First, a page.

The work I chose from the Robert Rauschenberg: Among Friends exhibit at MoMA is a photograph by Robert Rauschenberg entitled Merce Cunningham Dance Company rehearsing Aeon. This work was produced in 1961, the size of the photograph itself is approximately 5 x 6 inches and is a gelatin silver print. This piece is part of a “the first 21st-century retrospective of the artist,”1 which “presents over 250 works across mediums from his six-decade career.”2
The concept behind the exhibition is to showcase the limitless and collaborative quality of Rauschenberg’s body of work. This photograph is found midway through the exhibit, it is located to the left of the entrance of a room filled with machined sculptures of found objects, as well as large canvas with colorful silk screen photographic collages. If one wasn’t paying attention they would miss this photograph as it is significantly smaller in size. The room as a whole spoke to the range and variety of Rauschenberg’s creativity. However, the contrast between this photograph and the other pieces pushes this sentiment even further highlighting the importance of his partnerships with other artists, as this photograph’s subject matter is the Mercer Cunningham Dance Company in rehearsal.
The formal qualities of this piece are; a black and white coloring, the dancers are located in the center of the frame, there is a soft studio lighting, a contrast between the organic shape of moving bodies in black leotards and the white walls as well as the linear wooden floors, this photograph also possesses a centralized depth of field. What interests me about this work is the way in which the subjects look as though they are abstract shapes moving across the picture plane. I appreciate that it feels as though as the viewer you are a spectator of a performance rather than an active participant. This relates to my own practice in the sense that I enjoy photographing subjects in a manner that allows them to be seen differently than as they are in person. Allowing a sense of space and distance as means for contemplation. In furthering my practice, I would like to work on developing this sensibility by consciously manipulating formal qualities and elements of design as I have noted in Rauschenberg’s composition of his photograph.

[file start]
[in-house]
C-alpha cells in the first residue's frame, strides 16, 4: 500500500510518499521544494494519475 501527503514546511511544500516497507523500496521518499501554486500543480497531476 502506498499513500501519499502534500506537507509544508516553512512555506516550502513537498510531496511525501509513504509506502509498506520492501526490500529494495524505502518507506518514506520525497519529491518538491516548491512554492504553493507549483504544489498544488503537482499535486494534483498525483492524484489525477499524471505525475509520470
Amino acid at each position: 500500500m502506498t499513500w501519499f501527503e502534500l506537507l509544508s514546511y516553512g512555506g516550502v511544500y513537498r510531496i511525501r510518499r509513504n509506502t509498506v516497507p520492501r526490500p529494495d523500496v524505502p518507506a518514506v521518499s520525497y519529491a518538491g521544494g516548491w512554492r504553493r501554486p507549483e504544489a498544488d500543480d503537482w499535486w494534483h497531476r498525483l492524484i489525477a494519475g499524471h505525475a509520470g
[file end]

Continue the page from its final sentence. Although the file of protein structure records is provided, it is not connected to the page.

1 “Robert Rauschenberg: Among Friends,” The Museum of Modern Art, accessed
August 25, 2017, https://www.moma.org/calendar/exhibitions/3634/.
2 The Museum of Modern Art, “Robert Rauschenberg: Among Friends.”